Terrific atmosphere; beautiful animation; impeccable pacing; thought provoking
Little gameplay; unsatisfying and ambiguous ending
As a kid, I almost burned down my house when I tried to fix a dented ping pong ball by running it through fire. Years later, I’m burning everything to ashes in one of Wii U’s most intriguing eShop launch titles. Created by the makers of World of Goo and Henry Hatsworth in the Puzzling Adventure, Little Inferno ignores conventions to become a title everyone should experience, even though it’s not technically a game in the traditional sense.
You play as a wonky kid with a new toy: the Little Inferno Entertainment Fireplace. To play with this toy, you throw things in it and set them on fire to earn coins to buy more things to set on fire. The fire is to keep you warm, because it has been snowing for as long as anyone can remember.
That’s it. That’s the entire fifteen dollar, three-hour package. There is little to no gameplay here. You spend the majority of your time staring at your fireplace, be that on your Wii U GamePad or your TV. You spend the rest of your time browsing the catalog for purchasable toys and miscellaneous objects to set on fire with your Wii U GamePad touchscreen or your Wii remote.
The control here is intuitive and crisp and setting things on fire has never been as easy or satisfying. By burning your toys to collect coins, you can purchase and unlock more toys from the catalog. By burning different combination of toys simultaneously, you can unlock combos in the catalog hinted at by their cryptic names. Unlocking combos unlocks more catalogs, which contain more unlockable toys, and so on. That’s the core gameplay in Little Inferno, but there’s much more to this game than meets the eye.
Fire is beautiful…
Little Inferno is a creepy movie. Fans of World of Goo will immediately recognize the moody and impish art direction, and each toy shines with character, reacting in hilarious and impressive ways when you toss them into the fireplace. When you set them on fire… man, they’re beautiful. Let’s just say you will want to set them on fire again. Cheeky sound effects also accompany the eye-catching visuals and memorable, polished music adds class and intimacy, creating an absolutely stunning atmosphere.
It’s also a novel. Amidst all the ashes, you receive letters from your strange friends Sugar Plum, Miss Nancy, and the Weather Man. Reading the letters teaches you about the frosty world you live in and reveals that Little Inferno is a satire on life, hope, the future, and most of all, games. Burning toys in the fireplace for hours on end quickly leads you to question the point of it all. Why do you keep buying toys to burn them?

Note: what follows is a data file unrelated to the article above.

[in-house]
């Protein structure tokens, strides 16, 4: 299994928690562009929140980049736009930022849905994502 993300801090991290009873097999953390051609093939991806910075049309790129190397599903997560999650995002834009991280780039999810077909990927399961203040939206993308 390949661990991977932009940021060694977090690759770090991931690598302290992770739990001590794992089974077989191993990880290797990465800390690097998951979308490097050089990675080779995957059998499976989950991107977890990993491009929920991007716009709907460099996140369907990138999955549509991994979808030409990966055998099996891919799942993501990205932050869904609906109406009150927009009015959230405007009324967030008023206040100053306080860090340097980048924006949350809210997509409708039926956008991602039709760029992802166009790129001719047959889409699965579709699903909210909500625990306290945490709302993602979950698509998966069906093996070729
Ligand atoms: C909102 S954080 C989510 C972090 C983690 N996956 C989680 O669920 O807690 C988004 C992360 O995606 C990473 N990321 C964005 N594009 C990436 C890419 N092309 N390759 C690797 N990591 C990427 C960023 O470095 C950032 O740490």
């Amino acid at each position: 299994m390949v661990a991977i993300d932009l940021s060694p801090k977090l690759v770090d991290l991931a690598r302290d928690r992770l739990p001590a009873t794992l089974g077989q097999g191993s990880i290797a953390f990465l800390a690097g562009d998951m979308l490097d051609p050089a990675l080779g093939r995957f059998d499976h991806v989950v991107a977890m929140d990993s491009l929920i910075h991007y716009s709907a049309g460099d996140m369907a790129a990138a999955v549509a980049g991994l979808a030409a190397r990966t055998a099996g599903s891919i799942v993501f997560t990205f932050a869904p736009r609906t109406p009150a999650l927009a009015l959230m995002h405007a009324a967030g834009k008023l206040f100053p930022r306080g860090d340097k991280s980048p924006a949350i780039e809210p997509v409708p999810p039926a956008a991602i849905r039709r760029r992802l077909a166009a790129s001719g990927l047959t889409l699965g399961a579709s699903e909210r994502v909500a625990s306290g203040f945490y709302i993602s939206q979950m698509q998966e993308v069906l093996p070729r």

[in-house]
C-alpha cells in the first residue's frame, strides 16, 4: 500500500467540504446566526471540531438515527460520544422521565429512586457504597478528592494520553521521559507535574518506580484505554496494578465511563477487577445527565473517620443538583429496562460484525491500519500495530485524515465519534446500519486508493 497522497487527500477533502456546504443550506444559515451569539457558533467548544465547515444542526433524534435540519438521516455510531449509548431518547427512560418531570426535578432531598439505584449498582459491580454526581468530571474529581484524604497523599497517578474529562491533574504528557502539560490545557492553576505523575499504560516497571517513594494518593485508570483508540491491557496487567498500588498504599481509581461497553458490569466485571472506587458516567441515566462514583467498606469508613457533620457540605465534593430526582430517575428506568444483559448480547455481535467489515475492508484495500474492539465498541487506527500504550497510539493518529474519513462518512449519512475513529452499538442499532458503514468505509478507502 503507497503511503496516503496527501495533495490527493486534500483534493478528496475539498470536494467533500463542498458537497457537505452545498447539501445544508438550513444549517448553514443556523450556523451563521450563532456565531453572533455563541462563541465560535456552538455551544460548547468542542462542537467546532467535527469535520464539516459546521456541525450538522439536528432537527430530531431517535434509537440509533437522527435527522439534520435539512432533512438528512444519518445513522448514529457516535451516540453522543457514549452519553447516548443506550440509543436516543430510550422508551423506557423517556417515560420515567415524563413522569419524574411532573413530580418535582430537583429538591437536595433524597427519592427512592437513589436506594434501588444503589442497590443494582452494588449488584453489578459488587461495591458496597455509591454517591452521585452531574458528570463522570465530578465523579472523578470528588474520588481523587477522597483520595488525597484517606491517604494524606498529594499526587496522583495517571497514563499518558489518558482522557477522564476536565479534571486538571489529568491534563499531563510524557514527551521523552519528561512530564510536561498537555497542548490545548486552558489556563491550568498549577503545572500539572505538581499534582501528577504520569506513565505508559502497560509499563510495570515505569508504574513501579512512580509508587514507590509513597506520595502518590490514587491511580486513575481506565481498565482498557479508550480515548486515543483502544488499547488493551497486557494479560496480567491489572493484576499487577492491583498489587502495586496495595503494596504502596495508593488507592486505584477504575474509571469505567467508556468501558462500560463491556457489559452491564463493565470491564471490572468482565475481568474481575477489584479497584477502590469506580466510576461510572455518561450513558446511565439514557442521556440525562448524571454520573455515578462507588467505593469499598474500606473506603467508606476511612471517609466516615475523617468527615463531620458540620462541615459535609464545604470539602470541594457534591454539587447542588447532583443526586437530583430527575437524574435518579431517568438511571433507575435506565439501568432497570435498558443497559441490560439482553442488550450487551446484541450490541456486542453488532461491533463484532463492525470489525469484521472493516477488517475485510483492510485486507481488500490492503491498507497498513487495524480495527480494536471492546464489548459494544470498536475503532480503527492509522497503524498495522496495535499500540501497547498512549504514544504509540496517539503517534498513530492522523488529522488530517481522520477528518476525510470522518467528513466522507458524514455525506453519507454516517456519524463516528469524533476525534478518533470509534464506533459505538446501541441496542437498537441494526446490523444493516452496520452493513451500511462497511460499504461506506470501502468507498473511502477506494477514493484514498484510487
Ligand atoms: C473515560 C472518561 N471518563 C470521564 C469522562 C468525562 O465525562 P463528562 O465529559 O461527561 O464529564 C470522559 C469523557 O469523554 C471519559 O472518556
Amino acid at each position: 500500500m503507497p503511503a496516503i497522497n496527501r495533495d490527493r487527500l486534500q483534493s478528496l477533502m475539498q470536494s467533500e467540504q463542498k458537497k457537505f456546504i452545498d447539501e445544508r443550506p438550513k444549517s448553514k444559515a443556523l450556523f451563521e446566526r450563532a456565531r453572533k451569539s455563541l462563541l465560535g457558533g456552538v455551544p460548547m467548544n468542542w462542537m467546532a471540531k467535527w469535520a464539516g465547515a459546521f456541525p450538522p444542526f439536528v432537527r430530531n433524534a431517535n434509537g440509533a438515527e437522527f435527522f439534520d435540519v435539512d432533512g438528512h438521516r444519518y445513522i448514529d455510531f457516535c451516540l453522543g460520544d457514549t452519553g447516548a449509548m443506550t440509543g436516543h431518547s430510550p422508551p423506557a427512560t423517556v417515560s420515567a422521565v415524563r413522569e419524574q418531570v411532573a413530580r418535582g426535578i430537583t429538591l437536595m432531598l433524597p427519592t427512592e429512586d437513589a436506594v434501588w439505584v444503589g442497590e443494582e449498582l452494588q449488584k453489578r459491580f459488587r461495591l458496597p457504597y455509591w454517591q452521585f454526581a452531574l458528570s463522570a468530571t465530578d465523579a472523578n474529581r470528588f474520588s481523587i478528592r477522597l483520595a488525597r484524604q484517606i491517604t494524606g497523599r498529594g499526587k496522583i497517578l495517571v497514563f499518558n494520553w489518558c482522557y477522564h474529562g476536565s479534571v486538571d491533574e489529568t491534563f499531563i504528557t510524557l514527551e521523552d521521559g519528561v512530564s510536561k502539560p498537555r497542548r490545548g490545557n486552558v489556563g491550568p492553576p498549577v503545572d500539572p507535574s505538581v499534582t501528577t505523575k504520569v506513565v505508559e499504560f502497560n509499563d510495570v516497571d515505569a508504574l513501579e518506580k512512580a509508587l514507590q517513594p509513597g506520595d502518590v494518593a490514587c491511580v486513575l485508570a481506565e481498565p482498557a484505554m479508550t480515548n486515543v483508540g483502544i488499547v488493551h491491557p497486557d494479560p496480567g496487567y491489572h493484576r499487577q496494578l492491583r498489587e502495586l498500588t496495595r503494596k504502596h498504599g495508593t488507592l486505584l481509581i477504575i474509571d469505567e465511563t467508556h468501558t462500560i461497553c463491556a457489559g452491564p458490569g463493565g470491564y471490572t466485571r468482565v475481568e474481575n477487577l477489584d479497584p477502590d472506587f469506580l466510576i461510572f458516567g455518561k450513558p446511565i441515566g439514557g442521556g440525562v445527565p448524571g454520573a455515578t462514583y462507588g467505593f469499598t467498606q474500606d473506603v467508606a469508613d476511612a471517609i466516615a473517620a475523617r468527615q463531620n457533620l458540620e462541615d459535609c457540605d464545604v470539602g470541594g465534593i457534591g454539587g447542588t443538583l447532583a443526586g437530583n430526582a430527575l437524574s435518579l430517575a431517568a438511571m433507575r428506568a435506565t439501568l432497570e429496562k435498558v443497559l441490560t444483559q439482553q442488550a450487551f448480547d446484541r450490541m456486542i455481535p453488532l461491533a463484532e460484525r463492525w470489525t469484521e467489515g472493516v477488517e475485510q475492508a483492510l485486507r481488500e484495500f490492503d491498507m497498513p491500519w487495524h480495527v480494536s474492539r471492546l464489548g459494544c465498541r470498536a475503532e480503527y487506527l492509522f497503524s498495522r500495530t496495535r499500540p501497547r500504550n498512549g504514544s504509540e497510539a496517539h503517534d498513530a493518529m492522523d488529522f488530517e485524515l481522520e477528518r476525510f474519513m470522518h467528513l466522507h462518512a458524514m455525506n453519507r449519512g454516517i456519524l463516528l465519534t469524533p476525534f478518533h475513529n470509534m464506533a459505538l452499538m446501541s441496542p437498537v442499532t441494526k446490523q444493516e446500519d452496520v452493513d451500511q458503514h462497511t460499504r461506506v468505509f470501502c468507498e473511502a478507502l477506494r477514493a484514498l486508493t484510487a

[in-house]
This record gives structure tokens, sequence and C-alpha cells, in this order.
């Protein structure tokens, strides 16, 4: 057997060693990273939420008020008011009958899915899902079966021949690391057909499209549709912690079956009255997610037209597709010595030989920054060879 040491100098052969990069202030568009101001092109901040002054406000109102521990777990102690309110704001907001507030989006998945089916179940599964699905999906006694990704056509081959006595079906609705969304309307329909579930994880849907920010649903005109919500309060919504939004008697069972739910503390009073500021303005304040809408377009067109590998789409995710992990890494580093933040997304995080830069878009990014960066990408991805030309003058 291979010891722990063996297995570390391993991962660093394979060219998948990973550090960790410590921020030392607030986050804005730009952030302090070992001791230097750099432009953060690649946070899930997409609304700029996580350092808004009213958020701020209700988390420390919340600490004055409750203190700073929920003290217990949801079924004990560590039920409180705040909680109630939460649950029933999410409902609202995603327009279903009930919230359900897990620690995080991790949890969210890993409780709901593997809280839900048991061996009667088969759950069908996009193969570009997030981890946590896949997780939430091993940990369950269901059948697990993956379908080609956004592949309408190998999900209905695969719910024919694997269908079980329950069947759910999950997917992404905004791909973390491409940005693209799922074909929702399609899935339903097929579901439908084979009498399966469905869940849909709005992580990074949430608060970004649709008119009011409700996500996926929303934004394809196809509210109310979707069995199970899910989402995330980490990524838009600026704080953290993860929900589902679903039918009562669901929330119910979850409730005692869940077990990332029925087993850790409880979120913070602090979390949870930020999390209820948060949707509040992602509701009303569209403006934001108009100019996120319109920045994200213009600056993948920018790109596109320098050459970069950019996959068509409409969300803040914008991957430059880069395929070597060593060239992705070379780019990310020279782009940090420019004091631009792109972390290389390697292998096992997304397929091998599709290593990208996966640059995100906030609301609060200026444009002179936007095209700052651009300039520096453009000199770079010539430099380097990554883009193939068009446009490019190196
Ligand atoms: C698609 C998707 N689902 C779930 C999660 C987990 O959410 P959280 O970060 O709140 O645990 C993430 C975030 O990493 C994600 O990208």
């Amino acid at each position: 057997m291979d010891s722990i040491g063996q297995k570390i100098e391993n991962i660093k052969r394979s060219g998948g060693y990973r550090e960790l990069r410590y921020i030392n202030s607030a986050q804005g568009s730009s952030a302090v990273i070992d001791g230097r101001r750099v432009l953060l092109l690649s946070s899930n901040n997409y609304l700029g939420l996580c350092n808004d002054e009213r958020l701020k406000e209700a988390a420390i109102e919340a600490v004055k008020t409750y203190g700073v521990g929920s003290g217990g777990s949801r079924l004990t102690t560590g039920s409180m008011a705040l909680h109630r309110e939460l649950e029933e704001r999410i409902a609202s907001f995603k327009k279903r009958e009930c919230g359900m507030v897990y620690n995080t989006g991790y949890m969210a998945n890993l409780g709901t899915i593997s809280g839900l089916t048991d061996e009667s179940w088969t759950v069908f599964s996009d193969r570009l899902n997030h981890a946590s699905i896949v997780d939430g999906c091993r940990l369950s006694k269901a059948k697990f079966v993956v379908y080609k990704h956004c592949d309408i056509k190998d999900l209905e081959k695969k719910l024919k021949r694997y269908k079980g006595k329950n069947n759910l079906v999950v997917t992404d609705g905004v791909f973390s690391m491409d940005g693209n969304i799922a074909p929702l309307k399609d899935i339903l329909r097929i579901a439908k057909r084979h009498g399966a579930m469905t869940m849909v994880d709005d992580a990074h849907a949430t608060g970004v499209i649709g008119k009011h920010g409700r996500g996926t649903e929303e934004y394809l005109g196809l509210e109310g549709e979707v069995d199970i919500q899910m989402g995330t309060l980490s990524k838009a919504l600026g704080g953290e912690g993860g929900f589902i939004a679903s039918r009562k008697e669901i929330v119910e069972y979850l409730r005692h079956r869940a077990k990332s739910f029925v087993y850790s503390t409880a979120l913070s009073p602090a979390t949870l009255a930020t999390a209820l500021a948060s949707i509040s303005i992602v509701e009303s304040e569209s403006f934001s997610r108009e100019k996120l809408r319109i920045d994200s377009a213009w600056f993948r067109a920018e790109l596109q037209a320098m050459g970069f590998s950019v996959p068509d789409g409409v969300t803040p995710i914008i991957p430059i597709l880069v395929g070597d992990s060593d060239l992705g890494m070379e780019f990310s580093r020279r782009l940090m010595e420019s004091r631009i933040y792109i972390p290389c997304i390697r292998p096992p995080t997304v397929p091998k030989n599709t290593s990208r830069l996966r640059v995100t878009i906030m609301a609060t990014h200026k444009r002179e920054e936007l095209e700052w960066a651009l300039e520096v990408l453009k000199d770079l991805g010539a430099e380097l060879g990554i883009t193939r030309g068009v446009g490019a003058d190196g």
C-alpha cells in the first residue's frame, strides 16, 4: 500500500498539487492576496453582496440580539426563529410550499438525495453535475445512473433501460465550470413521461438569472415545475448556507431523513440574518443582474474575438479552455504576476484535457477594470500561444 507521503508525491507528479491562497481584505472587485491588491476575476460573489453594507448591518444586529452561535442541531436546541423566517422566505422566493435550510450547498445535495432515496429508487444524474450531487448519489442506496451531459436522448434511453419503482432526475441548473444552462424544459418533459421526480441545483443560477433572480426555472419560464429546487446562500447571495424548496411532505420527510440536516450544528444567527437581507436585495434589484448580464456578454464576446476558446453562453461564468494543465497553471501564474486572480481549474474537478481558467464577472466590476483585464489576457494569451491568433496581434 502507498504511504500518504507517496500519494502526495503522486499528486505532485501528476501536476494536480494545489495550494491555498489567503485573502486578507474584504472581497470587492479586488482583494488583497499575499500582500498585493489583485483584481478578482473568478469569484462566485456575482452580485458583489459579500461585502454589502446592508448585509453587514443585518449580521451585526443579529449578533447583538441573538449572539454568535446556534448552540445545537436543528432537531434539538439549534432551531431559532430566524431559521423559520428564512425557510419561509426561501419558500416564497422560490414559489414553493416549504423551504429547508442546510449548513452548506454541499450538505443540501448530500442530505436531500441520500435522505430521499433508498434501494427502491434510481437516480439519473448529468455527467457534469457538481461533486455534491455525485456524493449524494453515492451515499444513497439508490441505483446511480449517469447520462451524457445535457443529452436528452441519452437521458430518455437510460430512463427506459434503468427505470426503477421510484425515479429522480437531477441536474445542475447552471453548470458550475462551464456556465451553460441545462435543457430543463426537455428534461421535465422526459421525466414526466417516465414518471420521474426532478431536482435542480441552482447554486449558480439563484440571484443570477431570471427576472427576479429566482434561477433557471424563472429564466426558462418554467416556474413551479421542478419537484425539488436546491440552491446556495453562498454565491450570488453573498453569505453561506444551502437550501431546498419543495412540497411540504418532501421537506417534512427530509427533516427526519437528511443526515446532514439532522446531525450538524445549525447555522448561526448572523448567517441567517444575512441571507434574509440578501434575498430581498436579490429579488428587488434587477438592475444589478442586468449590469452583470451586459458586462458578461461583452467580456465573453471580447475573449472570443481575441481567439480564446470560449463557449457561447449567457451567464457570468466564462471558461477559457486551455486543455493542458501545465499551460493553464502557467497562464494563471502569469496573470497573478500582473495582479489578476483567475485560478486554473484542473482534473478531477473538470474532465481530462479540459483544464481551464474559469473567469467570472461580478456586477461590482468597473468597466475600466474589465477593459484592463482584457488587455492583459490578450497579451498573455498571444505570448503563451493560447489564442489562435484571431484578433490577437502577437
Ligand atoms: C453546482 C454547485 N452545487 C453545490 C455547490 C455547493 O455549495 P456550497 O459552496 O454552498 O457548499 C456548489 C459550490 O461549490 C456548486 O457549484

It’s because Little Inferno is also, at its heart, a game. As the game goes on, purchased goods take up to several minutes to be “delivered” to you. You can speed up the delivery with tickets earned by unlocking combos. This delivery mechanic creates an impeccable pacing that lies at the heart of Little Inferno as a game and as satire.
As a game, it begins innocently, letting you burn wooden blocks and stuffed animals within seconds. You begin to understand the delivery mechanic several minutes later, and by then, you’re burning live fish and creepy spiders. The pacing created by the delivery mechanic drives your progress to unlock more catalogs, more toys, and more combos. Soon, you’re burning not only toys, but books, the Sun, and a Handheld Fireplace that looks like a Game & Watch. You’re burning knowledge, the future, and the very games you played as a child, and you do it all because of the pull of the mysterious story.
As you burn more toys, you get more letters and the more you learn about the world outside. So you keep setting your toys on fire, but at some point, you realize that the faster you burn your toys, the sooner the story will end– and the sooner you will have to stop burning your toys. Then, you realize that you want to keep burning your toys because the delivery mechanic is psychological black magic. In Little Inferno, you face an absurdly intriguing conflict between playing the game and continuing the story. At some point, you realize that you cannot do both, and the satire here is the conversation between you and your pen pals, between the fireplace and the world, and between the delivery mechanic and the story of the game.
People burn symbols like flags and books to demonstrate dissent, but what does it mean to burn a Handheld Fireplace in a Little Inferno Entertainment Fireplace? Spare an afternoon and fifteen dollars and you might find out. You can treat Little Inferno like a bedtime story or a three-hour movie, but remember that at its heart, Little Inferno is a game about games. It will make you think about what you do in games, the purpose of games, and the future of games, so sit tight, think hard, and keep burning those toys.
Nintendojo was provided a copy of this game for review by a third party, though that does not affect our recommendation. For every review, Nintendojo uses a standard criteria.